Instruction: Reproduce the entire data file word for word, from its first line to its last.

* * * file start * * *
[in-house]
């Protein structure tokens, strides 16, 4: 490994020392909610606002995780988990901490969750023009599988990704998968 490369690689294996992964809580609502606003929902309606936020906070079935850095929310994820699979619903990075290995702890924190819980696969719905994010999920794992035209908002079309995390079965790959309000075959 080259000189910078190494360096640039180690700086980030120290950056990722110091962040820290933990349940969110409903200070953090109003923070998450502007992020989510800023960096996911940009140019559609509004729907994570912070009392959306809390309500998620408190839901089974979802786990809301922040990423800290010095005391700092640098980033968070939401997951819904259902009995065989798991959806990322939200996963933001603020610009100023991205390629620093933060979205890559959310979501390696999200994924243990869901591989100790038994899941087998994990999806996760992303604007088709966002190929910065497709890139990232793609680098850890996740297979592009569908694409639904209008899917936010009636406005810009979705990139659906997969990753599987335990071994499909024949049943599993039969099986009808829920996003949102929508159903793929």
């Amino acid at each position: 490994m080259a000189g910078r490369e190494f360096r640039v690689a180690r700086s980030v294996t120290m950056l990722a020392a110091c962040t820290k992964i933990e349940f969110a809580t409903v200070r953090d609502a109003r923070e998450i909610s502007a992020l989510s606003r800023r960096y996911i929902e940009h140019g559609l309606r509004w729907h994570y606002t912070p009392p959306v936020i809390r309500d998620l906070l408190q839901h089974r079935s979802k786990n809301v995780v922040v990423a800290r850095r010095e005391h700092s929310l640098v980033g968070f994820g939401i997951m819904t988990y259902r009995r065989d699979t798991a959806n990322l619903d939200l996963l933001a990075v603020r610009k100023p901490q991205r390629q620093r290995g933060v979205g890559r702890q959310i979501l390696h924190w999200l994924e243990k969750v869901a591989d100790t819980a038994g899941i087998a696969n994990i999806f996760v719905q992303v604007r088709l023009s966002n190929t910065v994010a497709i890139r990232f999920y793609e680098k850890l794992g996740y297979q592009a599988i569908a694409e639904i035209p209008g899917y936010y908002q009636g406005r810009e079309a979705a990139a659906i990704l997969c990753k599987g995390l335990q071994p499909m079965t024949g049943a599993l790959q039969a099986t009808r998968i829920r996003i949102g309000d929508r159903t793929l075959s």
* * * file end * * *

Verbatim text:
[in-house]
């Protein structure tokens, strides 16, 4: 490994020392909610606002995780988990901490969750023009599988990704998968 490369690689294996992964809580609502606003929902309606936020906070079935850095929310994820699979619903990075290995702890924190819980696969719905994010999920794992035209908002079309995390079965790959309000075959 080259000189910078190494360096640039180690700086980030120290950056990722110091962040820290933990349940969110409903200070953090109003923070998450502007992020989510800023960096996911940009140019559609509004729907994570912070009392959306809390309500998620408190839901089974979802786990809301922040990423800290010095005391700092640098980033968070939401997951819904259902009995065989798991959806990322939200996963933001603020610009100023991205390629620093933060979205890559959310979501390696999200994924243990869901591989100790038994899941087998994990999806996760992303604007088709966002190929910065497709890139990232793609680098850890996740297979592009569908694409639904209008899917936010009636406005810009979705990139659906997969990753599987335990071994499909024949049943599993039969099986009808829920996003949102929508159903793929």
């Amino acid at each position: 490994m080259a000189g910078r490369e190494f360096r640039v690689a180690r700086s980030v294996t120290m950056l990722a020392a110091c962040t820290k992964i933990e349940f969110a809580t409903v200070r953090d609502a109003r923070e998450i909610s502007a992020l989510s606003r800023r960096y996911i929902e940009h140019g559609l309606r509004w729907h994570y606002t912070p009392p959306v936020i809390r309500d998620l906070l408190q839901h089974r079935s979802k786990n809301v995780v922040v990423a800290r850095r010095e005391h700092s929310l640098v980033g968070f994820g939401i997951m819904t988990y259902r009995r065989d699979t798991a959806n990322l619903d939200l996963l933001a990075v603020r610009k100023p901490q991205r390629q620093r290995g933060v979205g890559r702890q959310i979501l390696h924190w999200l994924e243990k969750v869901a591989d100790t819980a038994g899941i087998a696969n994990i999806f996760v719905q992303v604007r088709l023009s966002n190929t910065v994010a497709i890139r990232f999920y793609e680098k850890l794992g996740y297979q592009a599988i569908a694409e639904i035209p209008g899917y936010y908002q009636g406005r810009e079309a979705a990139a659906i990704l997969c990753k599987g995390l335990q071994p499909m079965t024949g049943a599993l790959q039969a099986t009808r998968i829920r996003i949102g309000d929508r159903t793929l075959s």